To Patrick Gibson
Monticello Apr. 16. 13.
The enemy, contrary to expectations, still continuing in our waters and indicating by no movement an intention of speedy departure, with the rapid advance of the season, begin to fill me with anxiety as to the fate of my crop of flour. and I am becoming more concerned to get some price, than what that price shall be, on the principle that half a loaf is better than no bread. engagements entered into thro’ the year & looking solely to the crop of the year to meet them, would occasion me great distress & mortification were that resource to fail altogether. these considerations, with the possibility that a sudden opportunity of selling might occur, which might pass by as suddenly if not seised, make me desirous of placing the sale of my flour altogether at your discretion. if such a price as 7.D. can be got any time this month at 30. 60. or even 90. days, I would not hesitate to take it, or even less if you should think it advisable. after this month the danger of the flour spoiling, altho’ made of good wheat, & the approaching competition of the new crop, will render the accepting any price eligible. I therefore rest altogether on your will & judgment, without limitation or instruction, to dispose of my flour according to your own views of the prospect, only keeping in mind that an entire loss of it would be very distressing to me. this entire reference to yourself is the more necessary as within about 10. days I shall take a journey to Bedford & be absent about three weeks. with increasing1 uneasiness on this subject, I tender you the assurance of my great esteem & respect.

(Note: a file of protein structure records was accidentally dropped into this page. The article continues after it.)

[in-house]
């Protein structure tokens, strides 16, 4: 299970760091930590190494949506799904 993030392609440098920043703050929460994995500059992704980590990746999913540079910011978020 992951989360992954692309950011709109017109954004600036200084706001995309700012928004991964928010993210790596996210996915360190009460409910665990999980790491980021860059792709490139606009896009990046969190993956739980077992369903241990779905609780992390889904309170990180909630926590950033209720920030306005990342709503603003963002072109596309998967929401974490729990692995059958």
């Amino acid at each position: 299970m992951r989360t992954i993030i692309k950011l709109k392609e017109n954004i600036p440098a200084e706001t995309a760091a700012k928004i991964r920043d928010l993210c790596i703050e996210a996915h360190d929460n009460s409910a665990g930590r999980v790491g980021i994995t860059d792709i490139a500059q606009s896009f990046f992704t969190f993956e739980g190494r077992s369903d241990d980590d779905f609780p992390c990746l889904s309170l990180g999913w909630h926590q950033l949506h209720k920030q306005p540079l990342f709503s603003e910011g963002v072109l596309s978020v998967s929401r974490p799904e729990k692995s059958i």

PoC (DLC); at foot of text: “Mr Gibson”; endorsed by TJ as a letter to Gibson & Jefferson and so recorded in SJL.
1. Manuscript: “increaing.”